Tuesday , November 21 2017
Home / Resources / Featured Writers / Role of A Critical Visceral Adipose Tissue Threshold (CVATT) Part 5

Role of A Critical Visceral Adipose Tissue Threshold (CVATT) Part 5

We all have a patient that is a relatively “thin” individual (with a normal BMI) and has an excess of VAT, and may be metabolically obese, normal weight (MONW) [27]. Then there are those with a large “pot bellies” who may have a great capacity to store fat as SCAT with relatively little VAT. Eric S. Freedland, MD, Boston University School of Medicine, helps us understand The Role Of A Critical Visceral Adipose Tissue Threshold (CVATT) In MONW, MNO Patients, and why this occurs.

Role of A Critical Visceral Adipose Tissue Threshold (CVATT) In Metabolic Syndrome:
Implications for Controlling Dietary Carbohydrates

Eric S. Freedland, MD
Boston University School of Medicine

Part 5 Critical Visceral Adipose Tissue Threshold (CVATT)—Individual Variations among MONW, MNO patients

The CVATT has tremendous individual variation; thus a relatively “thin” individual (with a normal BMI) and an excess of VAT for him, may be metabolically obese, normal weight (MONW) [27]. Meanwhile, another individual with a large “pot belly” may have a great capacity to store fat as SCAT with relatively little VAT or he may have a high threshold for VAT. This may explain the finding that some individuals weighing even up to 200 kg do not show any signs of type 2 diabetes or dyslipidemia. Meanwhile in others, diabetes or dyslipidemia either develop or deteriorate with an increase in body weight of only one kg [174]—perhaps just enough to exceed the CVATT.

A number of studies have looked at a possible CVATT [175-181]. Using CT scans to measure VAT volume, Williams et al found that a value of above 110 cm2 was associated with an increased risk of CHD in pre-and postmenopausal women [176]. Similarly, Despres and Lamarche observed a VAT cutoff of 100 cm2 was associated with increased CHD risk in young adult men and premenopausal women (mostly of French Canadian descent) [178], and a cutoff range of 100-110 cm2 has also been observed by others [175, 180]. Other studies have suggested thresholds of > 130 cm2 for metabolic deterioration [182, 183]. De Nino et al found that insulin resistance did not appear until women were older than 60 years and had accumulated levels of VAT that approximated the levels seen in men, suggesting a possible threshold effect of VAT on insulin resistance [184]. As discussed below with MONW, genetic and ethnic factors play a role. For example, in nonobese and obese Japanese males and females, fat areas at the umbilicus (as determined by CT) had threshold values for metabolic syndrome with only > 100 cm2 for men and > 90 cm2 for women [185].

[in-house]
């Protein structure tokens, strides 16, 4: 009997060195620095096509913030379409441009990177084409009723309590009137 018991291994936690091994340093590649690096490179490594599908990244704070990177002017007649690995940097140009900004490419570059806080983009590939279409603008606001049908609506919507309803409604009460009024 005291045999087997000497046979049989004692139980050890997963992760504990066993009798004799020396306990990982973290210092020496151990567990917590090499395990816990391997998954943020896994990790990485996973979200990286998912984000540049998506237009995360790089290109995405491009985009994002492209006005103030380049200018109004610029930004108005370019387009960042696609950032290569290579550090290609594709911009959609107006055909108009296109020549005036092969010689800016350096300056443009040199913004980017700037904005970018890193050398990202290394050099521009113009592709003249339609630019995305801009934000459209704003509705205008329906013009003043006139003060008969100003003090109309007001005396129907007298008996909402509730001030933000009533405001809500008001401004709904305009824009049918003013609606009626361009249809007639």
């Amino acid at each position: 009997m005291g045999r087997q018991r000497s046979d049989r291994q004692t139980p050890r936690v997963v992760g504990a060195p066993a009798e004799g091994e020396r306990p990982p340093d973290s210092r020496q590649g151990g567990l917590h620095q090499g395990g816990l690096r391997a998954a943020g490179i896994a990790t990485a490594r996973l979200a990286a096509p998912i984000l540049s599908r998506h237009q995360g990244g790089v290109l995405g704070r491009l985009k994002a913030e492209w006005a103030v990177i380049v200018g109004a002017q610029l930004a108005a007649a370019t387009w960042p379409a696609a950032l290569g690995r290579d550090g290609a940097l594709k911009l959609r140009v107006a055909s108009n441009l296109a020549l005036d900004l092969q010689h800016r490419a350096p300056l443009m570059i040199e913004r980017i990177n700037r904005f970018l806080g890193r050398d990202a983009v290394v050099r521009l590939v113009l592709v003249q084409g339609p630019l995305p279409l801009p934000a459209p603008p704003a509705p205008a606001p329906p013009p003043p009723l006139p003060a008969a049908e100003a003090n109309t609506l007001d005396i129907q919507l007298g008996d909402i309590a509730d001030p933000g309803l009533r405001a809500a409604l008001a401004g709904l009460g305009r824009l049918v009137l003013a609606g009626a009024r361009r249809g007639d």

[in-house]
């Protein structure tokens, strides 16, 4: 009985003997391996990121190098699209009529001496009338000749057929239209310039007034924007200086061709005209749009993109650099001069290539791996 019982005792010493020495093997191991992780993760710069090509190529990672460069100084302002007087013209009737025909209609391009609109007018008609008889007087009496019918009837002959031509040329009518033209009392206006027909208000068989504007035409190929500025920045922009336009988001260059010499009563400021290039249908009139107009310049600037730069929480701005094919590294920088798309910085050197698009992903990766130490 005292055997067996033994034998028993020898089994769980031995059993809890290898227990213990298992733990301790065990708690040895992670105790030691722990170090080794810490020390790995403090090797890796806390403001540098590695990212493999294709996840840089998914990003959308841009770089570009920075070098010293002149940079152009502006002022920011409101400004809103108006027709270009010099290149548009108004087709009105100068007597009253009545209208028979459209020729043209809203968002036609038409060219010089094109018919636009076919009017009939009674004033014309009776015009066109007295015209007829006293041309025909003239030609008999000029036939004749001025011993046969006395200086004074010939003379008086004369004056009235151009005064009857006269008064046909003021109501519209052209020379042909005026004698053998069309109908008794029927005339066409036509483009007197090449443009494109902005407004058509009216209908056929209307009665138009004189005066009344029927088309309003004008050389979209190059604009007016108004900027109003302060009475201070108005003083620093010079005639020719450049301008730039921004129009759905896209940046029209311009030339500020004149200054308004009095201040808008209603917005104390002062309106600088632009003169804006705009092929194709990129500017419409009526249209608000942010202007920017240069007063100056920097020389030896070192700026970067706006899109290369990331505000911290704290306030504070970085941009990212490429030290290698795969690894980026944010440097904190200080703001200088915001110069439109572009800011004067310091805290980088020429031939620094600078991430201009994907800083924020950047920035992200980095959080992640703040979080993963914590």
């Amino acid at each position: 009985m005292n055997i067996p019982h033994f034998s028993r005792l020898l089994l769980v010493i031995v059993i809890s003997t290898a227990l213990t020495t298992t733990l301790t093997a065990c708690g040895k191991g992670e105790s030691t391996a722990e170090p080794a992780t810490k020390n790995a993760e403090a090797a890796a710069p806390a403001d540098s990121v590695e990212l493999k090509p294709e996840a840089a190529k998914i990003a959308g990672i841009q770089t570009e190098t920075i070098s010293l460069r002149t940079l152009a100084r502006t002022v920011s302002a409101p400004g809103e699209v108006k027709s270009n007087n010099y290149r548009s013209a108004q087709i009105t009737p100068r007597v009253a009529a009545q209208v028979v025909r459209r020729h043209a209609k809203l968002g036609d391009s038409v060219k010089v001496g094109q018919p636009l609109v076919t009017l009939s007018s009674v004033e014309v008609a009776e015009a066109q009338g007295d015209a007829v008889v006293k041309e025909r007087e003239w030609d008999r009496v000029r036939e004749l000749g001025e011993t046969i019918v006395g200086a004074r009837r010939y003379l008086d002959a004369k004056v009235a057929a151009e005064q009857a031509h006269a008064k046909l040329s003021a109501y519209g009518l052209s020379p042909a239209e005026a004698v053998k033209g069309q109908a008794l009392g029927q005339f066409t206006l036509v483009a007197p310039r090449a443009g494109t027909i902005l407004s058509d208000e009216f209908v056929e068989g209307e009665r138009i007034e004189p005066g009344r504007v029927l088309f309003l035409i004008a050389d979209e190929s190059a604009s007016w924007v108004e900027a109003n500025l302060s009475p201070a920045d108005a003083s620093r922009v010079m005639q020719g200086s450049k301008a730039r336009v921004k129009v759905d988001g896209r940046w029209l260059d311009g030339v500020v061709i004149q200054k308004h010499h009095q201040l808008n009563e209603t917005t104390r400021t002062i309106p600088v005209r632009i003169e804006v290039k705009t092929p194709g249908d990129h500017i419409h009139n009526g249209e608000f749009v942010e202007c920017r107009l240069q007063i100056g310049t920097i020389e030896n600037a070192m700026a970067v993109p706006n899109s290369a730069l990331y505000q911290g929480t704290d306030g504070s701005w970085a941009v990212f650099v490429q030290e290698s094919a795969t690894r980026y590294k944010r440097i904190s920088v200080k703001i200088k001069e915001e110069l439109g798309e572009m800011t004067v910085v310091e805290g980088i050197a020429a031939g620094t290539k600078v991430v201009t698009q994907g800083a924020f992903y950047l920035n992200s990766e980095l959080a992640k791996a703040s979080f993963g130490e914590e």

Brochu et al were unable to demonstrate that obese postmenopausal women who reduced their weight and attained a level of VAT below 110 cm2 would show greater improvement in their metabolic profile compared to those who also lost weight but remained above the 110 cm2 VAT threshold [177]. However, there were only 25 total subjects and the women had relatively normal metabolic profiles at baseline. Perhaps due to the relatively small number of subjects, only five lost less than 20 percent of their baseline VAT value. Thus it is unclear whether even smaller losses of VAT than those observed improved metabolic outcomes. The researchers did find larger losses of VAT and a greater improvement in insulin sensitivity in those who attained a VAT level < 110 cm2 [177]. It should also be noted that in postmenopausal women, peripheral SCAT may be protective, even in the face of large amounts of VAT, and this needs to be accounted for [120, 121, 125]. While studying obese Japanese women, Tanaka et al recently validated the 100 cm2 CVATT but their longitudinal data from both pre- and posttreatment suggest that these women should reduce their VAT area to

Metabolically obese normal weight (MONW)
VAT accumulation contributes to metabolic risk factors in nonobese individuals [186, 187]. Ruderman et al have shown that normal weight individuals may also have insulin resistance and the disorders of the metabolic syndrome [27]. They designated such individuals as “metabolically obese normal weight—MONW [188, 189].” MONW subjects (BMI < 25 kg/m2) have been characterized by an excess of VAT area (> 100 cm2 by abdominal CT), insulin resistance, and hyperinsulinemia [25-27]. As pointed out earlier, the development of insulin resistance may limit further weight gain [34, 38-41, 190]. A rapid and early development of insulin resistance prior to significant weight gain would explain that a significant number of the normal-weight population have insulin resistance [27]. The prevalence of MONW could be as high as 13-18 percent [27, 191, 192].